Not long ago I became interested in the schedule of the rising and setting sun at various times of the year and in different places. What I didn't realize is that there are two other periods associated with the rising and setting sun that are equally or even more important than the actual sunrise and sunset. These are the periods before sunrise and after sunset which we usually refer to as "dawn" and "dusk" but are technically grouped under a category called morning and evening twilight.
The twilight hours are further characterized by the amount of degrees that the center of the sun is below the horizon. The first of these, Civil Twilight, is the one that most people are familiar with. One important feature of Civil Twilight is that it defines our laws that govern illumination such as street lights and automotive headlights.
Civil Twilight is the time at which the the geometric center of the sun is between zero and six degrees below the horizon. At this point, there is enough light for objects to be clearly distinguishable and that outdoor activities can commence or end without artificial illumination. Civil twilight is the definition of twilight used by the general public.
Nautical Twilight is the time when the center of the sun is twelve degrees below the horizon, and only general or vague outlines of objects are visible. During the evening this is when it becomes too difficult to perceive the horizon, and in the morning this is the point when the horizon becomes distinguishable. This term goes back to the days when sailing ships still navigated by using the stars.
During Astronomical Twilight the center of the sun is between twelve and eighteen degrees below the horizon. Before the beginning of astronomical twilight in the morning and after the end of astronomical twilight in the evening the sun does not contribute to sky illumination. In fact, for a considerable interval after the beginning of morning twilight and before the end of evening twilight, sky illumination is so faint that it is practically imperceptible. However, this period is very important to more than two billion people around the world for it announces the arrival time for a fasting to begin. It is even mentioned in the Qur'an:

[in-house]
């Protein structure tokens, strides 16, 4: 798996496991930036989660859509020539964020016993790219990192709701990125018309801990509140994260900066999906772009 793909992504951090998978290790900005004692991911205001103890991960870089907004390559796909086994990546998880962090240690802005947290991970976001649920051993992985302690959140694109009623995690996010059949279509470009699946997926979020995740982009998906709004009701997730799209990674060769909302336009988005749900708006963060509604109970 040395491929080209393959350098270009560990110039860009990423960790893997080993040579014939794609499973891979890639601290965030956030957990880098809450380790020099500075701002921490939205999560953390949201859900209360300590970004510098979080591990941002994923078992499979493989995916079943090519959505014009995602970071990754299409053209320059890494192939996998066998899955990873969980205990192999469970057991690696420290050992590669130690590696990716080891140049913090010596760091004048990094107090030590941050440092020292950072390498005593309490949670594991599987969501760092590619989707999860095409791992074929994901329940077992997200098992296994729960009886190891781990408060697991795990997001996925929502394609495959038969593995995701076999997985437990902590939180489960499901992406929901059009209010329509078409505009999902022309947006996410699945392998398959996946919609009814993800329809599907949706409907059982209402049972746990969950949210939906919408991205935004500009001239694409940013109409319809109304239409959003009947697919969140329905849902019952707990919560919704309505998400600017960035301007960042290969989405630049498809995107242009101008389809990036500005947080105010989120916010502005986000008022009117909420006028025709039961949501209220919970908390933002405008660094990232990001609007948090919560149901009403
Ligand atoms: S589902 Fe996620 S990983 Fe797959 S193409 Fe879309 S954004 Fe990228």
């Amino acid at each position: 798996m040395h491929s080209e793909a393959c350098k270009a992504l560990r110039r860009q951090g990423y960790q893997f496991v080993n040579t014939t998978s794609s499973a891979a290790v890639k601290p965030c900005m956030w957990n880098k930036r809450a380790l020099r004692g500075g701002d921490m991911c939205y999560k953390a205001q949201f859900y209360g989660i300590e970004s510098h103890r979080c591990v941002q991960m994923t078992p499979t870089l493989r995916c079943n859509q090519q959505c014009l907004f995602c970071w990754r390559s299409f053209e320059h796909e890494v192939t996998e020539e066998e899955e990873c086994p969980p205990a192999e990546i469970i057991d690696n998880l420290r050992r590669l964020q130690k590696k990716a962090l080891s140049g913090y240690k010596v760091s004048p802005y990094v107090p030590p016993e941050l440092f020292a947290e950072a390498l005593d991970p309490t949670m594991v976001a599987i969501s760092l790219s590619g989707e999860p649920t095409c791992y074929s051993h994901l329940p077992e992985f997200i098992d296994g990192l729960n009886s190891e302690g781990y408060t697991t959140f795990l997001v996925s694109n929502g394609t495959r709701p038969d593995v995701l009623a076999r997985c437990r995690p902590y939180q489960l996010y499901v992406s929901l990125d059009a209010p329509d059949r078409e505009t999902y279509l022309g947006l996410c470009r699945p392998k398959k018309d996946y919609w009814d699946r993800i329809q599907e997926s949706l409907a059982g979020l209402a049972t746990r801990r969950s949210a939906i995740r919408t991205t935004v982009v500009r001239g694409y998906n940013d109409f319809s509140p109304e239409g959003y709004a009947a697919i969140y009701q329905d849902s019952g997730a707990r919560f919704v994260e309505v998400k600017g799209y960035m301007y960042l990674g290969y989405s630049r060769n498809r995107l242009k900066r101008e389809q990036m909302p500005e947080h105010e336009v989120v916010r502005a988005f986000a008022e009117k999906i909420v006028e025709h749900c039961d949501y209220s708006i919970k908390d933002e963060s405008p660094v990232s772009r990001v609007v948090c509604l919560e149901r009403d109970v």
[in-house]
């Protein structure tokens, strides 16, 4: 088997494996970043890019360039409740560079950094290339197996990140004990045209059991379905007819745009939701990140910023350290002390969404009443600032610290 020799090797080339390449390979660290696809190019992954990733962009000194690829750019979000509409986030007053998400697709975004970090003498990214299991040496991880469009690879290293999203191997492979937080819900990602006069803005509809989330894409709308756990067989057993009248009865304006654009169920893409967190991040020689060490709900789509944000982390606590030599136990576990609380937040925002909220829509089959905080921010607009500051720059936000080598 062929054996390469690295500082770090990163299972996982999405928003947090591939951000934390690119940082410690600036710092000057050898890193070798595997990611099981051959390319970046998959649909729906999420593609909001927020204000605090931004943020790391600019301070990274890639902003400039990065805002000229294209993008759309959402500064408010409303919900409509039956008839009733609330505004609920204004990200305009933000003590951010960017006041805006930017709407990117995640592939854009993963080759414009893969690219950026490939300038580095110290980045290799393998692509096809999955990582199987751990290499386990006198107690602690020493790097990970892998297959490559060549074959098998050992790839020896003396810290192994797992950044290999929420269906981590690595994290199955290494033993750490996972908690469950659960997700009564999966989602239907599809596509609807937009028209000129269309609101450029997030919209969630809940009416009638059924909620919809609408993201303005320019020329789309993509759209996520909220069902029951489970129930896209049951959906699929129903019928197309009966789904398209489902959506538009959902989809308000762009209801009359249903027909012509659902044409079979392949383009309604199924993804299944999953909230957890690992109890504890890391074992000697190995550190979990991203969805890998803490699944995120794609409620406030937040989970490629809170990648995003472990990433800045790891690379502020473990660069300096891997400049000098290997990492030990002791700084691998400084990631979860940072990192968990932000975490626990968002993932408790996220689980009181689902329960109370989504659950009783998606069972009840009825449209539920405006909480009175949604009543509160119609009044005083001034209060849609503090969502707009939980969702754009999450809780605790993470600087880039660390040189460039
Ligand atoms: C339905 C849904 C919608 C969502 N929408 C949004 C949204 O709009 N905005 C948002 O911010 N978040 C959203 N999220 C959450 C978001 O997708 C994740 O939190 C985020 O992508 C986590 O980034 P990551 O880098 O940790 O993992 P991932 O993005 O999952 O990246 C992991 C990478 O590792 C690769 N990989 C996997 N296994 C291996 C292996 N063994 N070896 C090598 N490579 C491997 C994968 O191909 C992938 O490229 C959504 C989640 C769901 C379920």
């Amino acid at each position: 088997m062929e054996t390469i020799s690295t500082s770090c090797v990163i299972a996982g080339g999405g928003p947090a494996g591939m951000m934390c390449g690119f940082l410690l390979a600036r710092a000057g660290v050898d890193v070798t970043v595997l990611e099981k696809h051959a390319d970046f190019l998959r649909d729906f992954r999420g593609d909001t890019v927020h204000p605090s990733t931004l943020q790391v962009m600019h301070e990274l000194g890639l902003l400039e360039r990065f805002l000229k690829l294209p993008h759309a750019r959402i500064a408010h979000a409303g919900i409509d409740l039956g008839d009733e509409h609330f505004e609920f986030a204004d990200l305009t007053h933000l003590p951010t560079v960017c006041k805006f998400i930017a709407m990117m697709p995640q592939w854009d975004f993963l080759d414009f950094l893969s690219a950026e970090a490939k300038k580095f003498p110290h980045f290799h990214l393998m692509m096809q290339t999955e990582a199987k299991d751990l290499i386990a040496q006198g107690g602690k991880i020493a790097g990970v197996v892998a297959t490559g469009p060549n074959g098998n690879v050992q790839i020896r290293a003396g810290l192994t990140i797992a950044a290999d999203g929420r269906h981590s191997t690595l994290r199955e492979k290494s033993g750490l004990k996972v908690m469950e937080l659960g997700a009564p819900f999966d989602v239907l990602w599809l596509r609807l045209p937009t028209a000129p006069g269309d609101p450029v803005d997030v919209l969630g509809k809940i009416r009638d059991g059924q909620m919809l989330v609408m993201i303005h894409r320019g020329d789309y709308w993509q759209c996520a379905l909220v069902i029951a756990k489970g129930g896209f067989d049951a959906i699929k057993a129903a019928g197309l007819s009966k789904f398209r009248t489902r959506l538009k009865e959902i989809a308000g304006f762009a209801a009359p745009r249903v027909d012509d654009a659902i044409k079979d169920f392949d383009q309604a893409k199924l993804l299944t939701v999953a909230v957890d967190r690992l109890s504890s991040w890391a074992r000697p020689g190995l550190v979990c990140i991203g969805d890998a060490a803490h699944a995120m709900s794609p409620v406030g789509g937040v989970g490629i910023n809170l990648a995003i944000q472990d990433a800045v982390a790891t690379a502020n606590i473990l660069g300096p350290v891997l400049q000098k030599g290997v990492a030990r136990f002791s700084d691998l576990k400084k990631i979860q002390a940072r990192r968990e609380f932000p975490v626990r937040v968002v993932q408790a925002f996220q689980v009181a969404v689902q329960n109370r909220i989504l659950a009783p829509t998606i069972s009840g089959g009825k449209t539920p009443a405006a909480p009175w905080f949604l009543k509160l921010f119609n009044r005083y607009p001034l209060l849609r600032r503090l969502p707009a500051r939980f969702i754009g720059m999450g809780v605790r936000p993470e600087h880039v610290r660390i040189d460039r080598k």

"Eat and drink until the white thread becomes distinct to you from the black thread of dawn"
The Holy Qur'an, Surah al-Baqara, verse 187.
In Spanish there are several vocabulary words used for dawn and dusk:
dawn - amanecer
very early in the morning - de madrugada
daybreak - al alba
twilight - crepúsculo, las horas del crepúsculo
atardecer - dusk
tardecer - to grow dark
anochecer - nightfall
oscurecerse - to become dark
penumbra - semi-darkness
My favorite Spanish word for daybreak is "al alba". The word "alba" comes from the Latin word "albus" meaning white. Words in Spanish that end in "a" are generally feminine gender but "alba" is actually masculine gender and thus "a el alba" becomes "al alba". It describes the longing of lovers who, having passed a night together, must separate for fear of being discovered by their respective spouses. It is related to the Old English "aubade" which is a morning love song or poem about lovers separating at dawn. An aubade is the early morning equivalent to the evening serenade.
In English Literature the sunrise and sunset are described in countless ways. For sunrise one of my favorite poems is "The Road to Mandalay" by Rudyard Kipling. Here is the first stanza where the sun rises abruptly:
By the old Moulmein Pagoda, lookin' eastward to the sea,
There's a Burma girl a-setting, and I know she thinks of me;
For the wind is in the palm trees, and the temple bells they say:
'Come you back, you British soldier; come you back to Mandalay!'
Come you back to Mandalay,
Where the old Flotilla lay:
Can't you hear their paddles chunkin' from Rangoon to Mandalay?
On the road to Mandalay,
Where the flying fishes play,
And the dawn comes up like thunder
Over China cross the Bay!"
My favorite poem about sunset, that I memorized in High School and can still recite from memory over four decades later, is "Elegy Written in a Country Churchyard" by Thomas Gray. Here are the first two stanzas where the light just fades away:
"The curfew tolls the knell of parting day,
The lowing herd wind slowly o'er the lea,
The ploughman homeward plods his weary way,
And leaves the world to darkness and to me.
Now fades the glimmering landscape on the sight,
And all the air a solemn stillness holds,
Save where the beetle wheels his droning flight,
And drowsy tinklings lull the distant folds;"
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